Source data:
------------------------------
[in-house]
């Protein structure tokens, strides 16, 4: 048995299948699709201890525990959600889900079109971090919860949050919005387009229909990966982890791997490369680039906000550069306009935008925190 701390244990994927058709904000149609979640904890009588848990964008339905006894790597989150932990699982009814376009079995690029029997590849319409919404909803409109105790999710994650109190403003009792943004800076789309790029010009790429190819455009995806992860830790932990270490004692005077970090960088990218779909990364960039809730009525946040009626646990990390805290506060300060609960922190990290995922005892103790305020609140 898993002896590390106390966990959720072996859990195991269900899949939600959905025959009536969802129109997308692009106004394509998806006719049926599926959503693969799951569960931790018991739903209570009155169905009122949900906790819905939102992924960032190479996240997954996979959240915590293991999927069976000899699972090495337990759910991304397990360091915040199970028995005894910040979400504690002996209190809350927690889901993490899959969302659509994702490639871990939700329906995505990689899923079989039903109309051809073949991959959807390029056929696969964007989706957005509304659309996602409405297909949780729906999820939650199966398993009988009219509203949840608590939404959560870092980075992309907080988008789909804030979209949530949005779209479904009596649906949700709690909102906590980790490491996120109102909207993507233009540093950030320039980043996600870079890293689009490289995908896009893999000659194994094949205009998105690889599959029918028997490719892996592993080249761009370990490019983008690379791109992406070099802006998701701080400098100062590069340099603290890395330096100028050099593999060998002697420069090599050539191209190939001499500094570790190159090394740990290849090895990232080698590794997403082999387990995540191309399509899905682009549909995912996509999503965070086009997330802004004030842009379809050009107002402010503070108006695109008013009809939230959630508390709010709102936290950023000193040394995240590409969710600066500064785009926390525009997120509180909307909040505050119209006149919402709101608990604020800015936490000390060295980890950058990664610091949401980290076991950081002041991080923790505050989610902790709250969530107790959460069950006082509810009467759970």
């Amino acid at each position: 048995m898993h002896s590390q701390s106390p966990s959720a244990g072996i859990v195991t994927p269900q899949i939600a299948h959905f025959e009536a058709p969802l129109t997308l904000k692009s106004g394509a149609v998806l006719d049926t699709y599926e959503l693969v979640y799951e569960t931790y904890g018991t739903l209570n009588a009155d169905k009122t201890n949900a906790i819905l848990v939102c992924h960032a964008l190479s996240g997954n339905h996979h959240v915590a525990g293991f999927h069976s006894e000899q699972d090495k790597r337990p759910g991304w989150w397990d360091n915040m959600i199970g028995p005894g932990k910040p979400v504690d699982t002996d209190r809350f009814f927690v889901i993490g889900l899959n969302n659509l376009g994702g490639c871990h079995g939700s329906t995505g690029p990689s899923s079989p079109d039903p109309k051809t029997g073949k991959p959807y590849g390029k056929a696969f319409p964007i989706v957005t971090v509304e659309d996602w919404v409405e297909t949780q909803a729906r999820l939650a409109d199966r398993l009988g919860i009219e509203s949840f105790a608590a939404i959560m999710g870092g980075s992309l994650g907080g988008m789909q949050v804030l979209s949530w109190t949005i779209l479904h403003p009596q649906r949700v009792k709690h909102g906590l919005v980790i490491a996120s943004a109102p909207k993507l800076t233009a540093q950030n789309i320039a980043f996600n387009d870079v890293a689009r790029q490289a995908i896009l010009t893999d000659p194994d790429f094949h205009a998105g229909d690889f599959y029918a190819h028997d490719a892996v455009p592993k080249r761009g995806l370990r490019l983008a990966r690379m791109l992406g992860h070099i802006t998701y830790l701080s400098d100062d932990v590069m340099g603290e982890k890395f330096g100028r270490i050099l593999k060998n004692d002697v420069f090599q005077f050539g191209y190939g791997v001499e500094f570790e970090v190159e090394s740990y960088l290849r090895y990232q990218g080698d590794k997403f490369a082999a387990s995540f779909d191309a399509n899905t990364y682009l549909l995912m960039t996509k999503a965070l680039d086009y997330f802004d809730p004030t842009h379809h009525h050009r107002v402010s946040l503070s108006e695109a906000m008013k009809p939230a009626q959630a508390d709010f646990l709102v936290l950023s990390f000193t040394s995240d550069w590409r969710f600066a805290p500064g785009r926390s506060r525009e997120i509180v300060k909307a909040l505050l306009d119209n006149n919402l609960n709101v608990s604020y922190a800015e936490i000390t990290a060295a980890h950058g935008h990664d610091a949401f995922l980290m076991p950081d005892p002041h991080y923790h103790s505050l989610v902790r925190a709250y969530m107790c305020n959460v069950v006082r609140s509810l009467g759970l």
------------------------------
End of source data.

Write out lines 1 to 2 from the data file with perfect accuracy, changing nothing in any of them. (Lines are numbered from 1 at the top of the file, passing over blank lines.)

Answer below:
[in-house]
């Protein structure tokens, strides 16, 4: 048995299948699709201890525990959600889900079109971090919860949050919005387009229909990966982890791997490369680039906000550069306009935008925190 701390244990994927058709904000149609979640904890009588848990964008339905006894790597989150932990699982009814376009079995690029029997590849319409919404909803409109105790999710994650109190403003009792943004800076789309790029010009790429190819455009995806992860830790932990270490004692005077970090960088990218779909990364960039809730009525946040009626646990990390805290506060300060609960922190990290995922005892103790305020609140 898993002896590390106390966990959720072996859990195991269900899949939600959905025959009536969802129109997308692009106004394509998806006719049926599926959503693969799951569960931790018991739903209570009155169905009122949900906790819905939102992924960032190479996240997954996979959240915590293991999927069976000899699972090495337990759910991304397990360091915040199970028995005894910040979400504690002996209190809350927690889901993490899959969302659509994702490639871990939700329906995505990689899923079989039903109309051809073949991959959807390029056929696969964007989706957005509304659309996602409405297909949780729906999820939650199966398993009988009219509203949840608590939404959560870092980075992309907080988008789909804030979209949530949005779209479904009596649906949700709690909102906590980790490491996120109102909207993507233009540093950030320039980043996600870079890293689009490289995908896009893999000659194994094949205009998105690889599959029918028997490719892996592993080249761009370990490019983008690379791109992406070099802006998701701080400098100062590069340099603290890395330096100028050099593999060998002697420069090599050539191209190939001499500094570790190159090394740990290849090895990232080698590794997403082999387990995540191309399509899905682009549909995912996509999503965070086009997330802004004030842009379809050009107002402010503070108006695109008013009809939230959630508390709010709102936290950023000193040394995240590409969710600066500064785009926390525009997120509180909307909040505050119209006149919402709101608990604020800015936490000390060295980890950058990664610091949401980290076991950081002041991080923790505050989610902790709250969530107790959460069950006082509810009467759970």